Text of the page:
3. I love men babbling and tap-dancing around the issue. Fact is, races and sexes are separate in lodges, and men are given the ‘secret’ that races and sexes aren’t equal in their lodges. White men believe they are superior and have their egos stroked as they’re told they’re the superior race and sex. However, this creates the hilarious situation where white men are unknowingly subordinated to jewish lodges and doing their bidding. Since white people are a threat to jews, jews have used white masons as tools to diversify and genocide their own race via programs such as Agenda 21, refugee programs, and immigration. Think about it — there are only immigration issues in WHITE countries. There are no immigration problems in Israel!! Moreover, eastern-star women are running around implementing ‘secrets’ such as gangstalking targets who offend the club and supporting their club every way they can. Meanwhile their husbands are given certain sexual favors behind closed lodge doors and coached in misogyny if they achieve enough degrees in the right lodges. I do not know how women could support their husbands being members of an organization which breaks up marriages. If you have a high degree yet haven’t been coached in misogyny yet, you’re only a member of a ‘cover’ lodge and are merely there to do toastmaster speeches the rest of your life to make freemasonry look good. I do not see how separating races and genders as the standard way can every work for the 21st century. I do not see how white men can stand to serve jews and secretly implement programs which burdens their own race. What better way to burden a race than to import masses of immigrants whose welfare must be paid by the white citizens in that country? How can white masons stand to see their kids attend a public school in a district which was secretly and strategically drawn to include people who don’t even speak English. Or see 33% of their money get sent away in federal taxes to pay for nothing except for wars in countries that Israel deems a threat. These ‘secrets’ can only be implemented via secret societies which keeps races and sexes separate like freemasonry. This article claims you can google every masonic secret. No, actually, you just need to think about what’s happening right in front of your eyes and what’s been quietly implemented on a grand scale to figure out the ‘secrets’. So for all you masonic men holding onto racist and sexist attitudes, don’t feel so special. Chances are you’re pawned by another race.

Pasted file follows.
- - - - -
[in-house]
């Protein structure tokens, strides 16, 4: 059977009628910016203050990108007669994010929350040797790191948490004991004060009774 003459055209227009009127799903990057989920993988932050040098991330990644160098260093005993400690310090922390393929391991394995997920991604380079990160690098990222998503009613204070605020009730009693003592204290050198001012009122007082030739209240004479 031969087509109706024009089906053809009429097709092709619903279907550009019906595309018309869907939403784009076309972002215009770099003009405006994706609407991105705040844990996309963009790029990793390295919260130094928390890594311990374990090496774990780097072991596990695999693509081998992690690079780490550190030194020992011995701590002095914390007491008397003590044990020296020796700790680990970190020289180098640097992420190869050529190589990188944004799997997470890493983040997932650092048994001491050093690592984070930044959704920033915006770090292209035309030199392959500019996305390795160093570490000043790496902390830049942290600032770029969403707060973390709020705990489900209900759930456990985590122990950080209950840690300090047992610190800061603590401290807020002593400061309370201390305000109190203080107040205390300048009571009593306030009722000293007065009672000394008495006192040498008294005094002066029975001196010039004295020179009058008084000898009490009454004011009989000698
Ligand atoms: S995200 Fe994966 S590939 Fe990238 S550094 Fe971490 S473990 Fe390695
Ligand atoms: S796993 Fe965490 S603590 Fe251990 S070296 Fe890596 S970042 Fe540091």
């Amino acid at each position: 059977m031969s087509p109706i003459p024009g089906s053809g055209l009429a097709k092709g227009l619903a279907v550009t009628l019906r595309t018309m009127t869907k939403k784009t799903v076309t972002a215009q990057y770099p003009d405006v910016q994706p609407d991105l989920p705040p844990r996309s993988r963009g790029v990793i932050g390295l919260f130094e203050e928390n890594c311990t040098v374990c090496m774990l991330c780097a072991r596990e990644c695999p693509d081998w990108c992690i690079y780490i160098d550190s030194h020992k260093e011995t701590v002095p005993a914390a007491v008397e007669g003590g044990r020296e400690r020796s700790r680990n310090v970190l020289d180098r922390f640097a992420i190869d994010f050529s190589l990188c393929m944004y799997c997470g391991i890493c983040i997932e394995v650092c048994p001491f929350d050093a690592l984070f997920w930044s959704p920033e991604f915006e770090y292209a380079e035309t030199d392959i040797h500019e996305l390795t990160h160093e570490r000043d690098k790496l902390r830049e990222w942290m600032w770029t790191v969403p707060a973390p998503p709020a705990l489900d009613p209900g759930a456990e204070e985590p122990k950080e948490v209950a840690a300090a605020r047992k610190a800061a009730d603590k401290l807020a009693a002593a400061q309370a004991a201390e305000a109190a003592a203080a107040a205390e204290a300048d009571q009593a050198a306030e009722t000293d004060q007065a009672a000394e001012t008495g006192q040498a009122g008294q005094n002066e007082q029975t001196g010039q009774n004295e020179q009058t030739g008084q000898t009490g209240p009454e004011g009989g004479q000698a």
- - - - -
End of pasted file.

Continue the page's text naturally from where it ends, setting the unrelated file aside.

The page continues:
4. As for women’s sects, where I grew up there was Freemasonry for men, in the form of the Blue Lodge, the Scottish Rite Brothers and the Shriners, none of which women were allowed to attend. For women there was the Order of the Eastern Star. Although it was primarily a women’s group, men were also allowed to join, and there were always a few, who were also Freemasons, of course. I was only a teenager when I could plainly see that the men were basically spies, keeping tabs on the women. Of note, the women of the OES were not allowed to wear pants to their meetings or events, and were not allowed to serve alcohol at them either. Can you imagine such rules in the male-craft lodges? There is a complete double standard!